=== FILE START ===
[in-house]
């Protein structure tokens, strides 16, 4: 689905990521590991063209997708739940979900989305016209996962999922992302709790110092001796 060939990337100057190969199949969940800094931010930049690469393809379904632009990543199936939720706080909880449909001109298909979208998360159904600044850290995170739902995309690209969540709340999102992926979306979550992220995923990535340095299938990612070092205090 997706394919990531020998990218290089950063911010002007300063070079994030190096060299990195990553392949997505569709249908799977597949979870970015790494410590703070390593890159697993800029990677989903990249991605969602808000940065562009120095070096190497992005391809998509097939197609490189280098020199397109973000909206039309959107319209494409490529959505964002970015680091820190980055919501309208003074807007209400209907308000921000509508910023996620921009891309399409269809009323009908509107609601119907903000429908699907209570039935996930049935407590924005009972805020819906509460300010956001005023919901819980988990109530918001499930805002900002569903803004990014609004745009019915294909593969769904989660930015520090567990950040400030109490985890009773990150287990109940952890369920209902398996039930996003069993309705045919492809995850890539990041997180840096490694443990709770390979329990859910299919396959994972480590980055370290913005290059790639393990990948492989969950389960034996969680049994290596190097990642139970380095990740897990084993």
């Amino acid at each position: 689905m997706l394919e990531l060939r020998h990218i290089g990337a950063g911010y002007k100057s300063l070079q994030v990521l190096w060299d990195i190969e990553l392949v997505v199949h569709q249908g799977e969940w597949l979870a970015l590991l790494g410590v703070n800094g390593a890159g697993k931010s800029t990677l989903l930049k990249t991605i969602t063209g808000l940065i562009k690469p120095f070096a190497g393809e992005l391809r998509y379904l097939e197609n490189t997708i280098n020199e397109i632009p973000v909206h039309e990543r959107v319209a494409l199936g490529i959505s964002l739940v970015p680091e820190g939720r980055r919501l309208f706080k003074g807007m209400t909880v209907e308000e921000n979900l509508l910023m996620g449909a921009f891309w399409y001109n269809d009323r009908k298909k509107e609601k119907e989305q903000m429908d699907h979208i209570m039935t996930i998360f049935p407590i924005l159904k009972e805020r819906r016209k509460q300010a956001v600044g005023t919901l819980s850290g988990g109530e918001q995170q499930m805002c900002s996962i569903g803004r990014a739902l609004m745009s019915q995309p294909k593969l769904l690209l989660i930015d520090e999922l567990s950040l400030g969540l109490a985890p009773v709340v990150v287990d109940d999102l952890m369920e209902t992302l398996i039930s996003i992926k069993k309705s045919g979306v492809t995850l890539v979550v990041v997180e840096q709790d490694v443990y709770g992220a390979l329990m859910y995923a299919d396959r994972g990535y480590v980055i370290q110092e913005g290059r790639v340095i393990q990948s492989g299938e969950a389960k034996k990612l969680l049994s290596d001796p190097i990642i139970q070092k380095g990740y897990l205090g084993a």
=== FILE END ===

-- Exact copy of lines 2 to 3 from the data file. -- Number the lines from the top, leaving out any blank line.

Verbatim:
């Protein structure tokens, strides 16, 4: 689905990521590991063209997708739940979900989305016209996962999922992302709790110092001796 060939990337100057190969199949969940800094931010930049690469393809379904632009990543199936939720706080909880449909001109298909979208998360159904600044850290995170739902995309690209969540709340999102992926979306979550992220995923990535340095299938990612070092205090 997706394919990531020998990218290089950063911010002007300063070079994030190096060299990195990553392949997505569709249908799977597949979870970015790494410590703070390593890159697993800029990677989903990249991605969602808000940065562009120095070096190497992005391809998509097939197609490189280098020199397109973000909206039309959107319209494409490529959505964002970015680091820190980055919501309208003074807007209400209907308000921000509508910023996620921009891309399409269809009323009908509107609601119907903000429908699907209570039935996930049935407590924005009972805020819906509460300010956001005023919901819980988990109530918001499930805002900002569903803004990014609004745009019915294909593969769904989660930015520090567990950040400030109490985890009773990150287990109940952890369920209902398996039930996003069993309705045919492809995850890539990041997180840096490694443990709770390979329990859910299919396959994972480590980055370290913005290059790639393990990948492989969950389960034996969680049994290596190097990642139970380095990740897990084993």
């Amino acid at each position: 689905m997706l394919e990531l060939r020998h990218i290089g990337a950063g911010y002007k100057s300063l070079q994030v990521l190096w060299d990195i190969e990553l392949v997505v199949h569709q249908g799977e969940w597949l979870a970015l590991l790494g410590v703070n800094g390593a890159g697993k931010s800029t990677l989903l930049k990249t991605i969602t063209g808000l940065i562009k690469p120095f070096a190497g393809e992005l391809r998509y379904l097939e197609n490189t997708i280098n020199e397109i632009p973000v909206h039309e990543r959107v319209a494409l199936g490529i959505s964002l739940v970015p680091e820190g939720r980055r919501l309208f706080k003074g807007m209400t909880v209907e308000e921000n979900l509508l910023m996620g449909a921009f891309w399409y001109n269809d009323r009908k298909k509107e609601k119907e989305q903000m429908d699907h979208i209570m039935t996930i998360f049935p407590i924005l159904k009972e805020r819906r016209k509460q300010a956001v600044g005023t919901l819980s850290g988990g109530e918001q995170q499930m805002c900002s996962i569903g803004r990014a739902l609004m745009s019915q995309p294909k593969l769904l690209l989660i930015d520090e999922l567990s950040l400030g969540l109490a985890p009773v709340v990150v287990d109940d999102l952890m369920e209902t992302l398996i039930s996003i992926k069993k309705s045919g979306v492809t995850l890539v979550v990041v997180e840096q709790d490694v443990y709770g992220a390979l329990m859910y995923a299919d396959r994972g990535y480590v980055i370290q110092e913005g290059r790639v340095i393990q990948s492989g299938e969950a389960k034996k990612l969680l049994s290596d001796p190097i990642i139970q070092k380095g990740y897990l205090g084993a």